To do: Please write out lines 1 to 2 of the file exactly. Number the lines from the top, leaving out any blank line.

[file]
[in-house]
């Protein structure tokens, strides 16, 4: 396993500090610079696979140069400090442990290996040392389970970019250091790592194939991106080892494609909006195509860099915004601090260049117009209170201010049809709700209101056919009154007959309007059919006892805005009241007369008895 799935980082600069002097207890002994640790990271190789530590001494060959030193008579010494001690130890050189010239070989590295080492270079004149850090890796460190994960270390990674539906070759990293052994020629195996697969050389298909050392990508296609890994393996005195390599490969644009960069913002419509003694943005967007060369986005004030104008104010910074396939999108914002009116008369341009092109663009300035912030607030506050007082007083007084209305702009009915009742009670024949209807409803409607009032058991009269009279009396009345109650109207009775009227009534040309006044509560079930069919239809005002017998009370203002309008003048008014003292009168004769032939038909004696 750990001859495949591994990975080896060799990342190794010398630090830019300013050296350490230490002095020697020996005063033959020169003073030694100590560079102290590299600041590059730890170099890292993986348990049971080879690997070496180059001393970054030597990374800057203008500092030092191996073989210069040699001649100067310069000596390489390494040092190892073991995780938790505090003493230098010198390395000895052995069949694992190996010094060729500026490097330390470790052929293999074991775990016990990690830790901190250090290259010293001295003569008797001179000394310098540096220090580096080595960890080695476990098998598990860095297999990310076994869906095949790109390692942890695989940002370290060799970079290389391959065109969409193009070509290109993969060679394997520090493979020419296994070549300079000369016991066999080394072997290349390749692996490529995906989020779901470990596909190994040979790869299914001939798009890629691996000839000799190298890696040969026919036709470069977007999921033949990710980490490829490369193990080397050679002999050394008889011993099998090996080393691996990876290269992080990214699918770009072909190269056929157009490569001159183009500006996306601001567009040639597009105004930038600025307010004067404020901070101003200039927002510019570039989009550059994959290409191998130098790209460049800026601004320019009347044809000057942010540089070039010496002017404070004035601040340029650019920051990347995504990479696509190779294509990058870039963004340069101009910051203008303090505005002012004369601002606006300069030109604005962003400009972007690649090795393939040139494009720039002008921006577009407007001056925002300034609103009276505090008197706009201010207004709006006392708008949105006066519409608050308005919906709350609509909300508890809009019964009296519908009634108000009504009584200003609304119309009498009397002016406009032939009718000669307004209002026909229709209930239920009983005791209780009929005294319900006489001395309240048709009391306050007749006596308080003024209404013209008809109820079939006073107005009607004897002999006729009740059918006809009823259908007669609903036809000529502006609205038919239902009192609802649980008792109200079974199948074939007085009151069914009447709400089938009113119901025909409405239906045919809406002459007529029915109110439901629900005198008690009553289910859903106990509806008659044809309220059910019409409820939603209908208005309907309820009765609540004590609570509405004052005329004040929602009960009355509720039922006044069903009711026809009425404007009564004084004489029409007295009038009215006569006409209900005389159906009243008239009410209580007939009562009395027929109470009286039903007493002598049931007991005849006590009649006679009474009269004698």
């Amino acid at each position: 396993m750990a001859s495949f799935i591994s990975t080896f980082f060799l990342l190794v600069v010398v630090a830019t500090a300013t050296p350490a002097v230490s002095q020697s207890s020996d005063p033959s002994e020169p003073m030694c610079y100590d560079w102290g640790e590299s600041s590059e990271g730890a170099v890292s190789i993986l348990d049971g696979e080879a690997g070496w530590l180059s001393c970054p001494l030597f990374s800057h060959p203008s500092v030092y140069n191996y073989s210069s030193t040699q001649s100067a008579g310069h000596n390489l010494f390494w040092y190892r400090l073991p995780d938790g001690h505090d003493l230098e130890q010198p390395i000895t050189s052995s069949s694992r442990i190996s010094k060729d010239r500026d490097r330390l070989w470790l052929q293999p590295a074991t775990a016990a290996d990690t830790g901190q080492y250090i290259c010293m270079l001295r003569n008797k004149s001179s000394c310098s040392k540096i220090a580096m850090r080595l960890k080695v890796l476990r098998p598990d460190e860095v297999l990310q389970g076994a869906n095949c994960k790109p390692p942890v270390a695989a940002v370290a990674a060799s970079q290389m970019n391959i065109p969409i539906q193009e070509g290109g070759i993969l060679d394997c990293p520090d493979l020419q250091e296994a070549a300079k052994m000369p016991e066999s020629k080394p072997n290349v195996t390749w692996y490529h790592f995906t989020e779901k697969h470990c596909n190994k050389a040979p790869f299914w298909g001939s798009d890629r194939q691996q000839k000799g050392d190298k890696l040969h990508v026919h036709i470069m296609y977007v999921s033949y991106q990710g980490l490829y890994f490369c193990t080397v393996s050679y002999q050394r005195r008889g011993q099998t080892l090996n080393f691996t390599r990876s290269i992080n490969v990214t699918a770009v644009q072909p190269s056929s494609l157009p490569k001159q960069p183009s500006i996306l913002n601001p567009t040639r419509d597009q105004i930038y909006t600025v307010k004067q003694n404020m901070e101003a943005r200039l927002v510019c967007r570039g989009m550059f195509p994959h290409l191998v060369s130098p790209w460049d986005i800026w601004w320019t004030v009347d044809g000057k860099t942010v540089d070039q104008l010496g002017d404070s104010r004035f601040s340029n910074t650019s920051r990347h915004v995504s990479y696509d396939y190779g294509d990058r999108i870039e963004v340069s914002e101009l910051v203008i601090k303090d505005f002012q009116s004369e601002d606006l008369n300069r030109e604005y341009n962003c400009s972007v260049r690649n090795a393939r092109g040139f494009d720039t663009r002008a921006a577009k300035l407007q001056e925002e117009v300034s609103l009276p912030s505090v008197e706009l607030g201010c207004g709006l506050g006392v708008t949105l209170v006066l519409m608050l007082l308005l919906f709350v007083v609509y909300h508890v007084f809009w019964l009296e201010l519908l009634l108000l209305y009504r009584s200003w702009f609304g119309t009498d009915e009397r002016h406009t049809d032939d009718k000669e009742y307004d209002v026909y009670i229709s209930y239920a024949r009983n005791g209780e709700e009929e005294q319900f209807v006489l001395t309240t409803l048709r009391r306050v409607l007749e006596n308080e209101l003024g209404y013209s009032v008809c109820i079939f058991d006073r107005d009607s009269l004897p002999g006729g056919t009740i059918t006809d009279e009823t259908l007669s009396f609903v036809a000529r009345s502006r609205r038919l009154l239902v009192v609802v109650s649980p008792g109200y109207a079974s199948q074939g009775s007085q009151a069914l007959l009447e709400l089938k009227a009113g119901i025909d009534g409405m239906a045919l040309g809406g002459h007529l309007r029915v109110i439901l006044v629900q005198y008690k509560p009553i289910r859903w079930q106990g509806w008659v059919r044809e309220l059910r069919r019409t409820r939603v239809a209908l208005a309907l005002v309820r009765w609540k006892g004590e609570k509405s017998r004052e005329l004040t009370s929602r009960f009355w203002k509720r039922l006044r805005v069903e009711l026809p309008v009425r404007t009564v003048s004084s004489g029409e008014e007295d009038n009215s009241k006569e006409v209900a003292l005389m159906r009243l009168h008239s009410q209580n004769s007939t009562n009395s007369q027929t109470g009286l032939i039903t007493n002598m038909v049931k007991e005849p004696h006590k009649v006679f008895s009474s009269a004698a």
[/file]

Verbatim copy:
[in-house]
């Protein structure tokens, strides 16, 4: 396993500090610079696979140069400090442990290996040392389970970019250091790592194939991106080892494609909006195509860099915004601090260049117009209170201010049809709700209101056919009154007959309007059919006892805005009241007369008895 799935980082600069002097207890002994640790990271190789530590001494060959030193008579010494001690130890050189010239070989590295080492270079004149850090890796460190994960270390990674539906070759990293052994020629195996697969050389298909050392990508296609890994393996005195390599490969644009960069913002419509003694943005967007060369986005004030104008104010910074396939999108914002009116008369341009092109663009300035912030607030506050007082007083007084209305702009009915009742009670024949209807409803409607009032058991009269009279009396009345109650109207009775009227009534040309006044509560079930069919239809005002017998009370203002309008003048008014003292009168004769032939038909004696 750990001859495949591994990975080896060799990342190794010398630090830019300013050296350490230490002095020697020996005063033959020169003073030694100590560079102290590299600041590059730890170099890292993986348990049971080879690997070496180059001393970054030597990374800057203008500092030092191996073989210069040699001649100067310069000596390489390494040092190892073991995780938790505090003493230098010198390395000895052995069949694992190996010094060729500026490097330390470790052929293999074991775990016990990690830790901190250090290259010293001295003569008797001179000394310098540096220090580096080595960890080695476990098998598990860095297999990310076994869906095949790109390692942890695989940002370290060799970079290389391959065109969409193009070509290109993969060679394997520090493979020419296994070549300079000369016991066999080394072997290349390749692996490529995906989020779901470990596909190994040979790869299914001939798009890629691996000839000799190298890696040969026919036709470069977007999921033949990710980490490829490369193990080397050679002999050394008889011993099998090996080393691996990876290269992080990214699918770009072909190269056929157009490569001159183009500006996306601001567009040639597009105004930038600025307010004067404020901070101003200039927002510019570039989009550059994959290409191998130098790209460049800026601004320019009347044809000057942010540089070039010496002017404070004035601040340029650019920051990347995504990479696509190779294509990058870039963004340069101009910051203008303090505005002012004369601002606006300069030109604005962003400009972007690649090795393939040139494009720039002008921006577009407007001056925002300034609103009276505090008197706009201010207004709006006392708008949105006066519409608050308005919906709350609509909300508890809009019964009296519908009634108000009504009584200003609304119309009498009397002016406009032939009718000669307004209002026909229709209930239920009983005791209780009929005294319900006489001395309240048709009391306050007749006596308080003024209404013209008809109820079939006073107005009607004897002999006729009740059918006809009823259908007669609903036809000529502006609205038919239902009192609802649980008792109200079974199948074939007085009151069914009447709400089938009113119901025909409405239906045919809406002459007529029915109110439901629900005198008690009553289910859903106990509806008659044809309220059910019409409820939603209908208005309907309820009765609540004590609570509405004052005329004040929602009960009355509720039922006044069903009711026809009425404007009564004084004489029409007295009038009215006569006409209900005389159906009243008239009410209580007939009562009395027929109470009286039903007493002598049931007991005849006590009649006679009474009269004698």